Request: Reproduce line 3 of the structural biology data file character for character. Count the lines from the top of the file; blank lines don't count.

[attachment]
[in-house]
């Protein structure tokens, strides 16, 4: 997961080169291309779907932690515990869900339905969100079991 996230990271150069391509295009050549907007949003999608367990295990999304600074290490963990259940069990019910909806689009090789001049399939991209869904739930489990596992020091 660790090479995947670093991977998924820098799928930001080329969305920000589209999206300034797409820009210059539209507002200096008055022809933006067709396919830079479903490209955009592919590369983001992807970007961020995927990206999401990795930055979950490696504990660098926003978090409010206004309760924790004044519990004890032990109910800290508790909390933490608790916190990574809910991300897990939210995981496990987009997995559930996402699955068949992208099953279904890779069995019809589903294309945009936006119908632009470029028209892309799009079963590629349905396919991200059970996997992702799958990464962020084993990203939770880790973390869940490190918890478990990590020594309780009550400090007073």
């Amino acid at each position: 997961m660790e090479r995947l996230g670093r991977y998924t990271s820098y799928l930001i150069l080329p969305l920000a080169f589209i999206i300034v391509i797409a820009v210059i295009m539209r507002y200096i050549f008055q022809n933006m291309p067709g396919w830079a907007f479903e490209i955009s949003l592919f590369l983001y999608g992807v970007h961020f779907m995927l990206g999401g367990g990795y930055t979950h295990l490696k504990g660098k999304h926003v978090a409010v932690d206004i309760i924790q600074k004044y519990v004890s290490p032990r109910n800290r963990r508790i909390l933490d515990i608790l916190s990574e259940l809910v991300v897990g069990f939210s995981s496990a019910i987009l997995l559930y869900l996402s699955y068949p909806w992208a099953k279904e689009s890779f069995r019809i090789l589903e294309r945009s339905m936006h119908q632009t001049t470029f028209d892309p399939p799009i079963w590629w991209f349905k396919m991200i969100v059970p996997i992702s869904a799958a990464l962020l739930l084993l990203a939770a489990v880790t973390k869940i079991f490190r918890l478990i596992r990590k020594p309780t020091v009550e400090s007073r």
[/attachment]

């Amino acid at each position: 997961m660790e090479r995947l996230g670093r991977y998924t990271s820098y799928l930001i150069l080329p969305l920000a080169f589209i999206i300034v391509i797409a820009v210059i295009m539209r507002y200096i050549f008055q022809n933006m291309p067709g396919w830079a907007f479903e490209i955009s949003l592919f590369l983001y999608g992807v970007h961020f779907m995927l990206g999401g367990g990795y930055t979950h295990l490696k504990g660098k999304h926003v978090a409010v932690d206004i309760i924790q600074k004044y519990v004890s290490p032990r109910n800290r963990r508790i909390l933490d515990i608790l916190s990574e259940l809910v991300v897990g069990f939210s995981s496990a019910i987009l997995l559930y869900l996402s699955y068949p909806w992208a099953k279904e689009s890779f069995r019809i090789l589903e294309r945009s339905m936006h119908q632009t001049t470029f028209d892309p399939p799009i079963w590629w991209f349905k396919m991200i969100v059970p996997i992702s869904a799958a990464l962020l739930l084993l990203a939770a489990v880790t973390k869940i079991f490190r918890l478990i596992r990590k020594p309780t020091v009550e400090s007073r």